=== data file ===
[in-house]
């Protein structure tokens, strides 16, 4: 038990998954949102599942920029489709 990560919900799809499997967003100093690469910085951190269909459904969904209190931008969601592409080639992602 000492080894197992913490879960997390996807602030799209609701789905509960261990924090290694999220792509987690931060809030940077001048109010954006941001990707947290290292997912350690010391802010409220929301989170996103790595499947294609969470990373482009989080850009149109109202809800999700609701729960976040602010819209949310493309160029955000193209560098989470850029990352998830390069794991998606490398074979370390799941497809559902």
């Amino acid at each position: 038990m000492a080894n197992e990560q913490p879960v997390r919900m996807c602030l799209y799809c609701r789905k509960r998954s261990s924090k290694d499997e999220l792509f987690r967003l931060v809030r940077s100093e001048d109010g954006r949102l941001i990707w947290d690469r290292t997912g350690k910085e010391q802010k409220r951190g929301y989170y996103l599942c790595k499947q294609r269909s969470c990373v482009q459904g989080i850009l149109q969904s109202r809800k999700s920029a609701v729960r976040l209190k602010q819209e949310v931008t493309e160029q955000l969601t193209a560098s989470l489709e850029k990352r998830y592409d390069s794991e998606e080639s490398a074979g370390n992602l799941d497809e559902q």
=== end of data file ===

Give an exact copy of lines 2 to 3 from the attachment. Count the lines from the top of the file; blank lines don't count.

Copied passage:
């Protein structure tokens, strides 16, 4: 038990998954949102599942920029489709 990560919900799809499997967003100093690469910085951190269909459904969904209190931008969601592409080639992602 000492080894197992913490879960997390996807602030799209609701789905509960261990924090290694999220792509987690931060809030940077001048109010954006941001990707947290290292997912350690010391802010409220929301989170996103790595499947294609969470990373482009989080850009149109109202809800999700609701729960976040602010819209949310493309160029955000193209560098989470850029990352998830390069794991998606490398074979370390799941497809559902």
């Amino acid at each position: 038990m000492a080894n197992e990560q913490p879960v997390r919900m996807c602030l799209y799809c609701r789905k509960r998954s261990s924090k290694d499997e999220l792509f987690r967003l931060v809030r940077s100093e001048d109010g954006r949102l941001i990707w947290d690469r290292t997912g350690k910085e010391q802010k409220r951190g929301y989170y996103l599942c790595k499947q294609r269909s969470c990373v482009q459904g989080i850009l149109q969904s109202r809800k999700s920029a609701v729960r976040l209190k602010q819209e949310v931008t493309e160029q955000l969601t193209a560098s989470l489709e850029k990352r998830y592409d390069s794991e998606e080639s490398a074979g370390n992602l799941d497809e559902q």